Doc.

dsergison
11-29-2004, 11:45 AM
real nice. glad that blacking work out well for you.

GreenWillyPeter
11-29-2004, 03:10 PM
Yeah, well Doc, all the penicillin does is make'um bigger, hungrier and meaner and they are all that and more as it is. http://bbs.homeshopmachinist.net//frown.gif http://bbs.homeshopmachinist.net//biggrin.gif

Thanks for the information. I encountered most of the same problems and used some of the same solutions, but my logic sometimes is questionable with my friend and partner, Alzheimer the Turk, close by. Nice to be validated when I do good, though. Also, thanks for reminding me a "go-no-go" gauge is a very good thing to have. Somehow, previously used knowledge and action isn't crossing to this new endeavor

My BXA blocks will be out of 2"x3" CR material, slightly oversized and a 6" piece is hard to handle without dinging anything. It also should be called NS, "NeverSquare". I thought about using key stock but couldn't find any near that size.

Between having, unknown at the time, problems with my cheapo vise, mill head slightly out of tram, dull endmills, drills and taps, and not enough sense to make a gauge, one block would make Murphy laugh out loud with devilish glee. Take a lesson all you other Newbies out there. I don't mind the derision if it helps someone else do better. http://bbs.homeshopmachinist.net//biggrin.gif

Thanks again

Happy Holidays

Paul Gauthier
11-29-2004, 04:43 PM
Fine looking stuff Doc!!!!!!!! I aquired a piece of stock about a year ago to do the same. Haven't got around to it yet. Hope mine look half as good as yours when I get to it.

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Paul G.

hoffman
11-29-2004, 04:47 PM
The black looks great in the pics! Is that a home process?

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Hoffman in Warner Robins Ga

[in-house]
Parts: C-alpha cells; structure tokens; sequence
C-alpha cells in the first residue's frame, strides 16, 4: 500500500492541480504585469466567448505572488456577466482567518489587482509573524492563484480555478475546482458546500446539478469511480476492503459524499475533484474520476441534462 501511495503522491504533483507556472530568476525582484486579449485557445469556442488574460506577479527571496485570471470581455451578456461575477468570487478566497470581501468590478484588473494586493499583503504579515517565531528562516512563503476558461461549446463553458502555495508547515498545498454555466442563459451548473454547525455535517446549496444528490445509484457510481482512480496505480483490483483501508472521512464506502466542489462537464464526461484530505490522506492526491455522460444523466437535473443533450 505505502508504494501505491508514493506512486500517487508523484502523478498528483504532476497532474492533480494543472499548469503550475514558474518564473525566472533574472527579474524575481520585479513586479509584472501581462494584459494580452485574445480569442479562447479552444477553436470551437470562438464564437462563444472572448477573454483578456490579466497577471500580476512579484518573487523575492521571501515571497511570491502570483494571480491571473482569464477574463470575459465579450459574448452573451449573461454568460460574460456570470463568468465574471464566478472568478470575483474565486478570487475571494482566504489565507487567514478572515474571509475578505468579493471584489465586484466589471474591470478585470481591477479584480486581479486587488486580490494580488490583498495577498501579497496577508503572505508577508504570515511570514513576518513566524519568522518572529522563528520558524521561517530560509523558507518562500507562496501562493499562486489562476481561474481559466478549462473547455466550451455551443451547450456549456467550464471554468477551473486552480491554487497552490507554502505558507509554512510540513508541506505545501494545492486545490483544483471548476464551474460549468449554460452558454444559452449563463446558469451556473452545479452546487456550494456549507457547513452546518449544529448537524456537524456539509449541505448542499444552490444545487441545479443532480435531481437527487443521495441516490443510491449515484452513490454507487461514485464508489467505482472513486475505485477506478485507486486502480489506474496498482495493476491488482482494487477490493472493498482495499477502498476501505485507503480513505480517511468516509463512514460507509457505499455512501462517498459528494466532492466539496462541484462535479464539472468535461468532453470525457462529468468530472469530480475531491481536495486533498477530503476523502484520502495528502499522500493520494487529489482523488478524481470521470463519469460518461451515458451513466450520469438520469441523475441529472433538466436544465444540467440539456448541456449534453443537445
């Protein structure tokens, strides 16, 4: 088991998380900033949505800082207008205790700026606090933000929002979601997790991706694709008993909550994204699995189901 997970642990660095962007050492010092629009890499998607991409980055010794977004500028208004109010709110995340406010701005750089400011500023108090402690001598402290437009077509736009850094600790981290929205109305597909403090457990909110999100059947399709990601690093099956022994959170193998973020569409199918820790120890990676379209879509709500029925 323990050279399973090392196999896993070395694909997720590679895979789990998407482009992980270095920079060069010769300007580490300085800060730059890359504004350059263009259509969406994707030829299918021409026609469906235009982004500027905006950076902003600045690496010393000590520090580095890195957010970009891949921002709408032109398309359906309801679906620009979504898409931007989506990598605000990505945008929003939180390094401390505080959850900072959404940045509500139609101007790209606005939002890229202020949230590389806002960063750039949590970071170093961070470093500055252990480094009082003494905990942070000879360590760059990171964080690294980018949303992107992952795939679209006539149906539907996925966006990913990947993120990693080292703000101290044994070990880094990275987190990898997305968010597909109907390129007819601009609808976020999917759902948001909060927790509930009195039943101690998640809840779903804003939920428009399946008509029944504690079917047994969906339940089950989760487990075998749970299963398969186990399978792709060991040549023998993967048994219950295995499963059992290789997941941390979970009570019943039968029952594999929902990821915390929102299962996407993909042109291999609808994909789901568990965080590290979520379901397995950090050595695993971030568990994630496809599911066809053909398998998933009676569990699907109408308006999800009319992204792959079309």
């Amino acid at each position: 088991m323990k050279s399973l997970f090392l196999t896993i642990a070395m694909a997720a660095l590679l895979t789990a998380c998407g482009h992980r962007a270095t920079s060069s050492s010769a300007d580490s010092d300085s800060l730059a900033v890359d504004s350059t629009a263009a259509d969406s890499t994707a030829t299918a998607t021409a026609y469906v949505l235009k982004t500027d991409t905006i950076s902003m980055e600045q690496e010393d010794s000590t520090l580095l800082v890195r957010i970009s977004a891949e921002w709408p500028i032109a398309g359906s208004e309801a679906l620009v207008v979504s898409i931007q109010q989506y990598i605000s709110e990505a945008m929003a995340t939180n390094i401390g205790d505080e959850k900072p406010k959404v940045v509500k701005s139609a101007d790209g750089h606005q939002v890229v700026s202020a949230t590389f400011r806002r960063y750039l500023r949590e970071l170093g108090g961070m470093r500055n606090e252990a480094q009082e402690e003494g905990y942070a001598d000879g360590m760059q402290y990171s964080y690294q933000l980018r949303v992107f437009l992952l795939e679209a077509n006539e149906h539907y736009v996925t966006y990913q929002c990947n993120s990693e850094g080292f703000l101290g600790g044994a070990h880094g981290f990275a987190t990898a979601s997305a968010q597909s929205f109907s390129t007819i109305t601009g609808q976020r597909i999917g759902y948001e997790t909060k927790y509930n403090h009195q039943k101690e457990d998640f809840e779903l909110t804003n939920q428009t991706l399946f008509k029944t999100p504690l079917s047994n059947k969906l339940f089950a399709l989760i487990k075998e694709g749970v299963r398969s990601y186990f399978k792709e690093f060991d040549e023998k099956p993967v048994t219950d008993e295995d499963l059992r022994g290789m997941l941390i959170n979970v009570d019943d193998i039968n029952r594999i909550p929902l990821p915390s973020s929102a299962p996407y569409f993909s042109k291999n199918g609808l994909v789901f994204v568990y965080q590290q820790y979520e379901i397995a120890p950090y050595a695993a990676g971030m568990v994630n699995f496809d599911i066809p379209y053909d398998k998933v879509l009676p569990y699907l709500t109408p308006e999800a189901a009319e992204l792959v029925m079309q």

dsergison
11-29-2004, 04:51 PM
ALLOW ME


<font face="Verdana, Arial" size="2">Pretty straightforward (just time-consuming.) Used 1" x 1-1/2" flatbar, which was the nominal size of the stock blocks. So I just had to chop 'em to length, dovetail, groove, drill-and-tap. I also lightly belt-sanded them to more or less match the finish of the stock blocks, and then blued 'em with gunsmiths' cold-blue prep.</font>

like from brownells, etc....

yes- it's just a wipe on / rinse off acid solution. I myself used tool black from MSC cataloge on a similar project. I had surface rust problem but it seems to have gone away. I suspect I didn't rinse it off adequately.

[This message has been edited by dsergison (edited 11-29-2004).]

hoffman
11-29-2004, 04:56 PM
I'm just not familar with gunsmiths cold blue prep...
Looks good. Just the thing to knock the "Homemade" off a lot of stuff...
That and stamp some numbers on them.

[This message has been edited by hoffman (edited 11-29-2004).]

rumutt
11-29-2004, 05:23 PM
Doc
You should be ashamed of yourself. Showing lapses in your character like that. http://bbs.homeshopmachinist.net//rolleyes.gif http://bbs.homeshopmachinist.net//wink.gif Now go out to your shop and take down those holders, throw all the stuff in a heap and take a photo of what the "NORMAL" shop storage system looks like. I know we are kind of located out the norm, being up here in Alaska, but come on man, you don't need to flaunt the fact. Think of the younger guys, the impression your giving them. http://bbs.homeshopmachinist.net//eek.gif

To the rest of the group, even though I am new to this site, I ask that you will try to over look this little indiscretion on Doc's part.

Doc, if you tell me your address I will stop by and make sure those holders are properly disposed of. http://bbs.homeshopmachinist.net//wink.gif

Bruce

Spin Doctor
11-29-2004, 05:33 PM
Look nice Doc. But instead of making blocks that take carbide inserts why not just modify existing 1 or 1-1/4 carbide tool holders. Getting the geometery for the inserts right is a PITA. I've posted shots of these before and I won't now cause it would be overkill. Go with a CN series ans VN series insert hlder and you would have pretty much most turning situations handled. Plus the holders are pretty cheap on ebay

aboard_epsilon
11-29-2004, 06:07 PM
Great job Doc.
excellent profesional looking job.
but what catches my eye most is the black finish.
love it http://bbs.homeshopmachinist.net//smile.gif
Is the stuff durable ...will it prevent them rusting or do you still have to keep them oiley.
all the best....mark

Doc Nickel
11-29-2004, 06:09 PM